A draft communique of the Group of 20 (G-20) members showed that a potential exit of Britain from the European Union, known as Brexit, and the growing refugee crisis in Europe were additional topics of concern, according to reports. Central bankers and finance ministers from advanced and growing economies are meeting in Shanghai to decide on a final communique at the end of the session later Saturday.
The draft communique, which was seen by Bloomberg, had the members from G-20 agree to use monetary, fiscal and structural tools to increase growth and “calibrate and clearly communicate” their policies regarding it. The draft also accentuated limitations over a central bank-led stimulus, saying that “monetary policy alone cannot lead to balanced growth.” The financial heads also agreed to “consult closely” on foreign exchange markets and warned that too much of volatility can hurt financial and economic stability. The communique showed G-20 members promising to improve capital flows to zero in on potential risks sooner, and reiterated former pledges to abstain from making competitive devaluations.
“It doesn’t seem the meeting offers concrete, deliverable or coherent solutions to boost growth,” Raymond Yeung, senior economist at Australia & New Zealand Banking Group Ltd. in Hong Kong, told Bloomberg, adding: “I doubt whether it will have a meaningful impact on the market in the near term.”
According to a report by Reuters, which also saw the draft of the communique, the document mentioned the risk of a potential “U.K. exit from the European Union” and how it would affect the world economy. However, the members also feel that the recent turbulence in the markets may have caused overreactions.
“While recognizing these challenges, we nevertheless judge that the magnitude of recent market volatility has not reflected the underlying fundamentals of the global economy,” the draft document said, according to Reuters.
“We expect activity to continue to expand at a moderate pace in most advanced economies, and growth in key emerging market economies remains strong,” the document read, according to Bloomberg, adding: “The global recovery continues, but it remains uneven and falls short of our ambition for strong, sustainable and balanced growth.”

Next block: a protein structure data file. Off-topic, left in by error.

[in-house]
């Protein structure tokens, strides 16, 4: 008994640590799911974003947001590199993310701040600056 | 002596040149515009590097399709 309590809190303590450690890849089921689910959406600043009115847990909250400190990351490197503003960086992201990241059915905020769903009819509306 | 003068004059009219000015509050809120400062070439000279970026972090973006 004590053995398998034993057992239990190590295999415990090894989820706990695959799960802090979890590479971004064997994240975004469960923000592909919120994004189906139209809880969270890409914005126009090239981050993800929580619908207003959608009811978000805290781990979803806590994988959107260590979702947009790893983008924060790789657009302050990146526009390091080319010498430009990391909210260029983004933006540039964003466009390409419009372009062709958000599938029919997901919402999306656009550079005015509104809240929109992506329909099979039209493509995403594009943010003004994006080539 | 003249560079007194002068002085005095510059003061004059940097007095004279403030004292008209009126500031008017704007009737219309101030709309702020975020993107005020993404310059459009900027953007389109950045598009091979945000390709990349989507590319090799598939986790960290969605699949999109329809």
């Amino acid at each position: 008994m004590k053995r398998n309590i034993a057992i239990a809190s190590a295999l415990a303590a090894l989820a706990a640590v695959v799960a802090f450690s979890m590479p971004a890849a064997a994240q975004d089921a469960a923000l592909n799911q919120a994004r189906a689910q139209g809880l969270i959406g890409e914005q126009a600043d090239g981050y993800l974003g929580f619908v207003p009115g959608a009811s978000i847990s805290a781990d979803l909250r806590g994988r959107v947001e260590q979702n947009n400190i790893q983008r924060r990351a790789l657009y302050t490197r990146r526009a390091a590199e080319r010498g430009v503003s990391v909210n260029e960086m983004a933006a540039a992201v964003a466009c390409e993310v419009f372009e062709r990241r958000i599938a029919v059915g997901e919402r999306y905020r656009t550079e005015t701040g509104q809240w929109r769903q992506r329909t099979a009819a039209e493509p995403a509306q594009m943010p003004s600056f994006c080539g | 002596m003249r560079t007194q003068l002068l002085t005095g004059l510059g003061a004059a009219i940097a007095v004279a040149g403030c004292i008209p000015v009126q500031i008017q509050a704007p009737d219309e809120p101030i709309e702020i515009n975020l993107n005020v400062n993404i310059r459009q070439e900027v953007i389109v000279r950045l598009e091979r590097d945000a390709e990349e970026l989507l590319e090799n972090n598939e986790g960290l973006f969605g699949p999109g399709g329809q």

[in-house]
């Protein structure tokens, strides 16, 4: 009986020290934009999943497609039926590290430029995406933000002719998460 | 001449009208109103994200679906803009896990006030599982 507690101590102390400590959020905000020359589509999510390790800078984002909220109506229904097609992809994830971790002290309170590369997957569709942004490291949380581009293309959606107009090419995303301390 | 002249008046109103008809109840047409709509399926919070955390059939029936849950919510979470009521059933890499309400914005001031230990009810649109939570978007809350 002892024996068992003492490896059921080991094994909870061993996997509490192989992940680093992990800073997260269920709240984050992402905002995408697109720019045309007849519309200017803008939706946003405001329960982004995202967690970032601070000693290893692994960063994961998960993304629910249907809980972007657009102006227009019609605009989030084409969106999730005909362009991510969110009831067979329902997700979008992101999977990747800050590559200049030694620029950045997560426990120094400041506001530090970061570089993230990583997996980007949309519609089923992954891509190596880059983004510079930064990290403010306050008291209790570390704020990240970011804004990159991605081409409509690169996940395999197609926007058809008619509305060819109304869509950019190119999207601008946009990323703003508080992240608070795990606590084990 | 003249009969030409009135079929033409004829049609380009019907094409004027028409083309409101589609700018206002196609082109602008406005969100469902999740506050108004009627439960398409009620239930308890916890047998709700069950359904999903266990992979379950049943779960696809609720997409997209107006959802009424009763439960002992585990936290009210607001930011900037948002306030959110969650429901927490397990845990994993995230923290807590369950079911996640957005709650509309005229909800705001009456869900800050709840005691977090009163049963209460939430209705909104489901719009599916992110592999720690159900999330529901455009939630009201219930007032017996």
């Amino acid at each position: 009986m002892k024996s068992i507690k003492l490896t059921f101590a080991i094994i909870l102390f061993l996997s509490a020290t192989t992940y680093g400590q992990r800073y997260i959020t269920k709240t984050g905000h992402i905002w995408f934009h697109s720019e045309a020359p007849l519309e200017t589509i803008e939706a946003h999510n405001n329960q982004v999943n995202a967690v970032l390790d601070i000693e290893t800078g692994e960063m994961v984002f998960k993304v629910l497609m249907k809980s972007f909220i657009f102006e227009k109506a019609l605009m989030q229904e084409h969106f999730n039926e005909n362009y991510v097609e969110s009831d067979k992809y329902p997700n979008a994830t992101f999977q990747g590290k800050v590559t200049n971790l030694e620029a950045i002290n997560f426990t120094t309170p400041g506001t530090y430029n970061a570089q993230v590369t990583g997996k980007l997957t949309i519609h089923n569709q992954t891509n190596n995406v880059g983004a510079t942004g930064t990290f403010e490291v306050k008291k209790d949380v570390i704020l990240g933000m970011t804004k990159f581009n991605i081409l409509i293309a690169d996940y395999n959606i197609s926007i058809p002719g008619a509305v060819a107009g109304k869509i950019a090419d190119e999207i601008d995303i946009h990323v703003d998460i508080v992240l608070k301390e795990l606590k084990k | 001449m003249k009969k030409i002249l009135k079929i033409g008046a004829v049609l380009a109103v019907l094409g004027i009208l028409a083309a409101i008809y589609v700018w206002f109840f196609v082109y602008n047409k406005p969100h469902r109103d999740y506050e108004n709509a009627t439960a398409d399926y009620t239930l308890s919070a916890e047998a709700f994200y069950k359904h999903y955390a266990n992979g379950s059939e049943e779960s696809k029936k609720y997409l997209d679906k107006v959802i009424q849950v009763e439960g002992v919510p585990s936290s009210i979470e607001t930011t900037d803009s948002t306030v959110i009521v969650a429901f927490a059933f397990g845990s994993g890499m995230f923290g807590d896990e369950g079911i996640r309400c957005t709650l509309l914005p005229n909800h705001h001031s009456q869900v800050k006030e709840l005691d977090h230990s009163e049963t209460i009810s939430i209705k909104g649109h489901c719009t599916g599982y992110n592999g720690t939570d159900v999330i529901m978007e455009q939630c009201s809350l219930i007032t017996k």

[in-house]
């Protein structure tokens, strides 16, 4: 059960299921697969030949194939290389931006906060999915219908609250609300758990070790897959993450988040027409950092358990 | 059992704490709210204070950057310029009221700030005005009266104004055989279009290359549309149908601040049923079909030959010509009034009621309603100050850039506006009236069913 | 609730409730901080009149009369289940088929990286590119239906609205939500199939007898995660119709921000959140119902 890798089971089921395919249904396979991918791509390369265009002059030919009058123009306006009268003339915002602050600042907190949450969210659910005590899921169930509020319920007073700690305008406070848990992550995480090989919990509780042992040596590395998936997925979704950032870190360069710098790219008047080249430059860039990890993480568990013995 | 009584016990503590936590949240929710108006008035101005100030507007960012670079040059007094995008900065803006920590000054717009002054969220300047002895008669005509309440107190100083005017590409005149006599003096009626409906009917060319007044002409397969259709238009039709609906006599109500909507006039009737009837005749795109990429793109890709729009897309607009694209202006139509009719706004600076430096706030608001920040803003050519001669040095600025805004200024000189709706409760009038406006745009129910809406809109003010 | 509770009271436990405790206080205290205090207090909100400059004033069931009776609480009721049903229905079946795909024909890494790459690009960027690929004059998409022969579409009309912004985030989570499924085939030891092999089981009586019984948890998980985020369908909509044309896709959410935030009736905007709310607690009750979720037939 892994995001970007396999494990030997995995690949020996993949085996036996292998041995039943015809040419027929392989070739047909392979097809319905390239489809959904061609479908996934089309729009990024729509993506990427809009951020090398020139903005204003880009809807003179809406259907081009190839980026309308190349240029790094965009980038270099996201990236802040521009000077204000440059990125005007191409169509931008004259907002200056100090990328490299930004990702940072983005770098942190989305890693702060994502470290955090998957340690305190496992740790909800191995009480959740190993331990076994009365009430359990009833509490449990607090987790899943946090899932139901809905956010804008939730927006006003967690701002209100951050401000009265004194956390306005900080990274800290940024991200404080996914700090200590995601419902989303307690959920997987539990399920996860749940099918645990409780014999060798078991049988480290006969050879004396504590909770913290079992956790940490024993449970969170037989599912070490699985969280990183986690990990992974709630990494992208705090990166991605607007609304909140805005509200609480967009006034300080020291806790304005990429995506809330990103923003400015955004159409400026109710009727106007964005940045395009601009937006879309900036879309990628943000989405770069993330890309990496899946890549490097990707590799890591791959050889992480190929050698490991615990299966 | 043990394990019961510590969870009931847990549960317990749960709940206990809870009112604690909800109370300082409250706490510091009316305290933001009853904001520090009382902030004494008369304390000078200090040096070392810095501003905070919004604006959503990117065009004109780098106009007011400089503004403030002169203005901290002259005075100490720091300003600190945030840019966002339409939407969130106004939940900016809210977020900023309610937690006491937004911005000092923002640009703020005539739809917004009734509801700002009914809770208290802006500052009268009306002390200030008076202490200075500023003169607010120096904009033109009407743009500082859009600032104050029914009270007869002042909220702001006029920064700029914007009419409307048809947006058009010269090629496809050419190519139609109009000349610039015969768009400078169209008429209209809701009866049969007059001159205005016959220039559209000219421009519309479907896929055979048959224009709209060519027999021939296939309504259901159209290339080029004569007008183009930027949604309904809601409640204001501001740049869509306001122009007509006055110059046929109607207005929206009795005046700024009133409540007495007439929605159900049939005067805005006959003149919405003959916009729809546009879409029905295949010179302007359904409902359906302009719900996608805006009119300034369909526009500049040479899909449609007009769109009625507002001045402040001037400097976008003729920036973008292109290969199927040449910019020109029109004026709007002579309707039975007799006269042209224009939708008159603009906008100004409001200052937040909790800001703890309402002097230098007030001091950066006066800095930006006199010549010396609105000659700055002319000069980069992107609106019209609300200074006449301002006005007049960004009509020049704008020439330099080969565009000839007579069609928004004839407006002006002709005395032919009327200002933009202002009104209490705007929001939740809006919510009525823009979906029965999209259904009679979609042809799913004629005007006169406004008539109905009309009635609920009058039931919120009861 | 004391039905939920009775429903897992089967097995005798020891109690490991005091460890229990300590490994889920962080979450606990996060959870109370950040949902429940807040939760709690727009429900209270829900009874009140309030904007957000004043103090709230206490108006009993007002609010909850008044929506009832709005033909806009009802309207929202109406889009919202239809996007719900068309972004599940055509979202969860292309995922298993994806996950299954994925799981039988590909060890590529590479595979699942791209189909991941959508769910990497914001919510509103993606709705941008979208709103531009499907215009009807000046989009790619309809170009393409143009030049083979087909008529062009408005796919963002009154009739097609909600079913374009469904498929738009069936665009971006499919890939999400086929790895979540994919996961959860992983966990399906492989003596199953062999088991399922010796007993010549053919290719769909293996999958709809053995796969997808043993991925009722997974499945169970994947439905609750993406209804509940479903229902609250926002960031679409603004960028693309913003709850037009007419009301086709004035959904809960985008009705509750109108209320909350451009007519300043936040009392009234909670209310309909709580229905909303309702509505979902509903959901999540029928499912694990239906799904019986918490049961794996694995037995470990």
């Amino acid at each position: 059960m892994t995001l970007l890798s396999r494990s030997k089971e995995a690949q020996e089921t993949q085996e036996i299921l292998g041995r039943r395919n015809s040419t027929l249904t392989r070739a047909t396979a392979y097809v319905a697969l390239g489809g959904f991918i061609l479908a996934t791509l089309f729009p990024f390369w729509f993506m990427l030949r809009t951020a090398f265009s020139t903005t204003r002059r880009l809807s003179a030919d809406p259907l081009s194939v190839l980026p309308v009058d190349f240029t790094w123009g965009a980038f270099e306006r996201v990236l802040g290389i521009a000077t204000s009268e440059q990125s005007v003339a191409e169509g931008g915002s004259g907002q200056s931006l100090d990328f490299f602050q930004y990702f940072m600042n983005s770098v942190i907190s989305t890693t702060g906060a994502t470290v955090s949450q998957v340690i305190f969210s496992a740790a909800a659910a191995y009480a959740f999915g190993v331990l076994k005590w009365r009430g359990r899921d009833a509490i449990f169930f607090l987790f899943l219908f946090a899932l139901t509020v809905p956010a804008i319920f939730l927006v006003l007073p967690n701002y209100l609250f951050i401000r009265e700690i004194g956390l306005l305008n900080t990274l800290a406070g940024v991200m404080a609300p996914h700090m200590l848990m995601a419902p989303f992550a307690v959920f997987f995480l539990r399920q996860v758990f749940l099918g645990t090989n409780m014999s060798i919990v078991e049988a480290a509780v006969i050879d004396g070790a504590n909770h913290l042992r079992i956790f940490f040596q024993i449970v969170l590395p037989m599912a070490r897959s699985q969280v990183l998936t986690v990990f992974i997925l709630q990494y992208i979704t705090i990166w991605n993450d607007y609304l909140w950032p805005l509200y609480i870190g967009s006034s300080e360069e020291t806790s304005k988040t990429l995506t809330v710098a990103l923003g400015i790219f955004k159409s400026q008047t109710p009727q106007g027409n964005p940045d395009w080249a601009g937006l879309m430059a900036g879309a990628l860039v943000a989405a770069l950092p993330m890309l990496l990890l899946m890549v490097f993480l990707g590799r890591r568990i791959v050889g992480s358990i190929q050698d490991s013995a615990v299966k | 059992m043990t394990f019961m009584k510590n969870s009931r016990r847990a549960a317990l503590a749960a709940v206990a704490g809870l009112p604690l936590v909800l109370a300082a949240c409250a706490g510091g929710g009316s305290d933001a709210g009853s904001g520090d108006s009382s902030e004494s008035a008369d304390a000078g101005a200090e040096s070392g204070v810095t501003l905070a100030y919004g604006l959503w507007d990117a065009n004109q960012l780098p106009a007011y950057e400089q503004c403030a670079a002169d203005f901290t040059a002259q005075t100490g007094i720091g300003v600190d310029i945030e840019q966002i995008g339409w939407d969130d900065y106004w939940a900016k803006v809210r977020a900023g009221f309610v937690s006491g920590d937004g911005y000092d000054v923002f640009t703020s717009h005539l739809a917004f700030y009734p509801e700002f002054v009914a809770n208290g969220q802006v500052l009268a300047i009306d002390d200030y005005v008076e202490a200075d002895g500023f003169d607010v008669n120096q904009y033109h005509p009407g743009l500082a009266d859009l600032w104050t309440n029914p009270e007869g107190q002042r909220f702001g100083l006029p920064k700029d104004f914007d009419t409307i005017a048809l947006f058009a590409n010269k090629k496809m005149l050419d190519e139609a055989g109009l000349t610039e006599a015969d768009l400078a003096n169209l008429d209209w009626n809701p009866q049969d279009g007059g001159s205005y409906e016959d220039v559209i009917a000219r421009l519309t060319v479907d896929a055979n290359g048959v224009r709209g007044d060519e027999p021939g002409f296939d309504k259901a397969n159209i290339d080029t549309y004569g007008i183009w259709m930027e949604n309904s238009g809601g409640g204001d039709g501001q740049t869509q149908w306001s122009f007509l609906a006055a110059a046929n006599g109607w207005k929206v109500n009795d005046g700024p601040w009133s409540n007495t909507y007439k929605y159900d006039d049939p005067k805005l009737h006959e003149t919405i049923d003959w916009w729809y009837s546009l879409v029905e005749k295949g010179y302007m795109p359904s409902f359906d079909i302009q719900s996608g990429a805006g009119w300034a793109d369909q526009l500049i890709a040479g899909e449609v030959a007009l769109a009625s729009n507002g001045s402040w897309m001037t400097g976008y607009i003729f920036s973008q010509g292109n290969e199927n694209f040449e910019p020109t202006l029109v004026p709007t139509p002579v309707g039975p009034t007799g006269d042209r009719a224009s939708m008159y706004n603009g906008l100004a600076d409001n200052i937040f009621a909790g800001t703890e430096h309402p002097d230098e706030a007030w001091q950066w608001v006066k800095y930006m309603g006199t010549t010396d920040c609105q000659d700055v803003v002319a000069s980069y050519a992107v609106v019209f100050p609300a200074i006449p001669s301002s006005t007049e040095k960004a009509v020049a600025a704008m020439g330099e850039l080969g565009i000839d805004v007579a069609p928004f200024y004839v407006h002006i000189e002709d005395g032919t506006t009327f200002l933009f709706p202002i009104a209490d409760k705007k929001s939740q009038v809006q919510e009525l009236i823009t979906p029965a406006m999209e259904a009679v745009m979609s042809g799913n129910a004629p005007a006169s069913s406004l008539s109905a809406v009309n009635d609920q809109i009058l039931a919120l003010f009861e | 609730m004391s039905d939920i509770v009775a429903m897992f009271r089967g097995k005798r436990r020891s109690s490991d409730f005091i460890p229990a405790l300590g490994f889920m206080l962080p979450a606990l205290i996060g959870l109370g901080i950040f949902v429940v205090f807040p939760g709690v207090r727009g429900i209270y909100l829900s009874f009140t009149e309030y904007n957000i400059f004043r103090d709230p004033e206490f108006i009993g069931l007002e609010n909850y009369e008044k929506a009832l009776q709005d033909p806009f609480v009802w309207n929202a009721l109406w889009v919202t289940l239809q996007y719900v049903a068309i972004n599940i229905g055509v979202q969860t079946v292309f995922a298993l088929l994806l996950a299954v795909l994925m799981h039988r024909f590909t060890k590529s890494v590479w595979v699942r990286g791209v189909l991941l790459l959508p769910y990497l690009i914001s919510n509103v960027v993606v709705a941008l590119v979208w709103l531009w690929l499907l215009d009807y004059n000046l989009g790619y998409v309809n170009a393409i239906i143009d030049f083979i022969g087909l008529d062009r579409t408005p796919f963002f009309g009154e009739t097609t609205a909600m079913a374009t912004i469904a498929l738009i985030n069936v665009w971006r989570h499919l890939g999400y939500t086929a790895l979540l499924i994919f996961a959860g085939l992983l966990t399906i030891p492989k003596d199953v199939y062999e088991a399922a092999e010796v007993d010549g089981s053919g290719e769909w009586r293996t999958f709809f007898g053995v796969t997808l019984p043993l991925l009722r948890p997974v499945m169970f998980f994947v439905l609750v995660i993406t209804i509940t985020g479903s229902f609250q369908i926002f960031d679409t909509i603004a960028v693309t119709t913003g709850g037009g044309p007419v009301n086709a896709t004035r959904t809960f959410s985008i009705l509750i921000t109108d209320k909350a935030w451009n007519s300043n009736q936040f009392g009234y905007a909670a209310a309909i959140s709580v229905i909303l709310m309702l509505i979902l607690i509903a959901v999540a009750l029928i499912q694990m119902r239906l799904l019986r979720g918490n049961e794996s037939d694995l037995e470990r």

U.K. Prime Minister David Cameron is expected to welcome the warning from the G-20 communique over Brexit, as he is trying to convince his administration and the opposition that the country should remain with the EU. The U.K.'s Chancellor of the Exchequer George Osborne said, according to the Guardian, that growing problems in the world economy may in turn affect the British economy.
“The storm clouds are clearly gathering in the world economy and that has a consequence for lots of countries including Britain. Now we are weathering it better than most, but we’ve just had confirmation that our own economy is not as big as we had hoped,” Osborne said, according to the Guardian, adding: “So we may need to undertake further reductions in spending because this country can only afford what it can afford and we will address that in the budget, because I’m absolutely clear we’ve got to root our country in the principle that we must live within our means and we have economic security.”
Key risks in terms of world economy also included increased geopolitical tensions, a drastic fall in commodity process and changing capital flows, according to the draft communique.
The Bloomberg report added that China’s economic direction was not mentioned in the communique, but Beijing has managed to achieve some of the pre-summit targets. The draft also stated that officials would support further examination of the Special Drawing Rights, the supplementary foreign exchange reserve assets that are defined and maintained by the International Monetary Fund (IMF). China’s currency yuan is set to be included in the IMF’s list of reserve currencies this year.
Beijing said it would not devalue the yuan further after lowering its exchange rate last August, Reuters reported. However, there were concerns about some members wanting a quick fix to domestic woes through a weaker currency. Late on Friday, Japanese finance minister Taro Aso urged China to conduct a currency reform and plan out a mid-term structural reform plan along with a timeline. U.S. Treasury Secretary Jack Lew also urged Beijing to move to a more market-oriented exchange rate in an “orderly way" and “refrain from policies that would be destabilizing and create an unfair advantage.”